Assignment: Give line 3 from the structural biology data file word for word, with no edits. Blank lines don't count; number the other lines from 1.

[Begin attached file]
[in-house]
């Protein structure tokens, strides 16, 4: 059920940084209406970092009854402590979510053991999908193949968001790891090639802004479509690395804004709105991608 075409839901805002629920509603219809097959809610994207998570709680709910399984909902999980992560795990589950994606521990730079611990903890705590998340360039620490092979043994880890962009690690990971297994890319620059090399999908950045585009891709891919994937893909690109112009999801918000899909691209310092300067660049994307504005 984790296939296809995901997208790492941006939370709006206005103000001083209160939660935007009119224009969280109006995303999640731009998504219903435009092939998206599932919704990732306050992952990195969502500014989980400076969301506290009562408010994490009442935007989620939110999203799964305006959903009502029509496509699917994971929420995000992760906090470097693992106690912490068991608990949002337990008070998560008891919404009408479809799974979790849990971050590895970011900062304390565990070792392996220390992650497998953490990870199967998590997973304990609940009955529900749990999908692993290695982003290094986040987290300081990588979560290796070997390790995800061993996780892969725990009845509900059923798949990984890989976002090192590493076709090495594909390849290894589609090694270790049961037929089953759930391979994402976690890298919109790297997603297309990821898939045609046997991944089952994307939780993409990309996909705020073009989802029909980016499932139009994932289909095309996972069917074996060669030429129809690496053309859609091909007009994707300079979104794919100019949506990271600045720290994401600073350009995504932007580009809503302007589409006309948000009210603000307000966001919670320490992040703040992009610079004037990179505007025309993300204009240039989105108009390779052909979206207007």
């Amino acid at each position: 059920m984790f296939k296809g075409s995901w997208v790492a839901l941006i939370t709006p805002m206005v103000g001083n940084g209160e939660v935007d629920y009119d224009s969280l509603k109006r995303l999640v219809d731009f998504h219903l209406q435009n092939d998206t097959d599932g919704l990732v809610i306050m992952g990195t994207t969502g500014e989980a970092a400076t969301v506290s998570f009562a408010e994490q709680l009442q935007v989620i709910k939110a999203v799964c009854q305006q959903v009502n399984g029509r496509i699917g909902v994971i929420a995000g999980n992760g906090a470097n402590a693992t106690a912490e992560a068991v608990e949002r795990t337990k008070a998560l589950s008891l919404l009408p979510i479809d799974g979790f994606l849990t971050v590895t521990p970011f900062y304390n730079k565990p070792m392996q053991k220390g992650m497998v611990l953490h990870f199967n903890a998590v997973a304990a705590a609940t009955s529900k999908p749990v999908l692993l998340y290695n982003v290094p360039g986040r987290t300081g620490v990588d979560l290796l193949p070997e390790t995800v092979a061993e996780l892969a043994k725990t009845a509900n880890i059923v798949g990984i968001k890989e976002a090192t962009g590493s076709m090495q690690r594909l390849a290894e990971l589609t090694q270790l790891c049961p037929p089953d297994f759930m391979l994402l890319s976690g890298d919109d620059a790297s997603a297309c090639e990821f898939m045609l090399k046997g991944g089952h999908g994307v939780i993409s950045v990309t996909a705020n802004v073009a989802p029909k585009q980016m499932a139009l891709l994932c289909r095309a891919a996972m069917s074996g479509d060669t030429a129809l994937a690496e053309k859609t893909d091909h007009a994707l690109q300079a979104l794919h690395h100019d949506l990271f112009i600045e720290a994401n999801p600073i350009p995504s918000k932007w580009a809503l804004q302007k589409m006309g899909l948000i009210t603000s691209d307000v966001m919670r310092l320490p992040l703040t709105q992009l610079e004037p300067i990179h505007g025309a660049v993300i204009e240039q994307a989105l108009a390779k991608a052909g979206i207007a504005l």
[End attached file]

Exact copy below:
């Amino acid at each position: 059920m984790f296939k296809g075409s995901w997208v790492a839901l941006i939370t709006p805002m206005v103000g001083n940084g209160e939660v935007d629920y009119d224009s969280l509603k109006r995303l999640v219809d731009f998504h219903l209406q435009n092939d998206t097959d599932g919704l990732v809610i306050m992952g990195t994207t969502g500014e989980a970092a400076t969301v506290s998570f009562a408010e994490q709680l009442q935007v989620i709910k939110a999203v799964c009854q305006q959903v009502n399984g029509r496509i699917g909902v994971i929420a995000g999980n992760g906090a470097n402590a693992t106690a912490e992560a068991v608990e949002r795990t337990k008070a998560l589950s008891l919404l009408p979510i479809d799974g979790f994606l849990t971050v590895t521990p970011f900062y304390n730079k565990p070792m392996q053991k220390g992650m497998v611990l953490h990870f199967n903890a998590v997973a304990a705590a609940t009955s529900k999908p749990v999908l692993l998340y290695n982003v290094p360039g986040r987290t300081g620490v990588d979560l290796l193949p070997e390790t995800v092979a061993e996780l892969a043994k725990t009845a509900n880890i059923v798949g990984i968001k890989e976002a090192t962009g590493s076709m090495q690690r594909l390849a290894e990971l589609t090694q270790l790891c049961p037929p089953d297994f759930m391979l994402l890319s976690g890298d919109d620059a790297s997603a297309c090639e990821f898939m045609l090399k046997g991944g089952h999908g994307v939780i993409s950045v990309t996909a705020n802004v073009a989802p029909k585009q980016m499932a139009l891709l994932c289909r095309a891919a996972m069917s074996g479509d060669t030429a129809l994937a690496e053309k859609t893909d091909h007009a994707l690109q300079a979104l794919h690395h100019d949506l990271f112009i600045e720290a994401n999801p600073i350009p995504s918000k932007w580009a809503l804004q302007k589409m006309g899909l948000i009210t603000s691209d307000v966001m919670r310092l320490p992040l703040t709105q992009l610079e004037p300067i990179h505007g025309a660049v993300i204009e240039q994307a989105l108009a390779k991608a052909g979206i207007a504005l």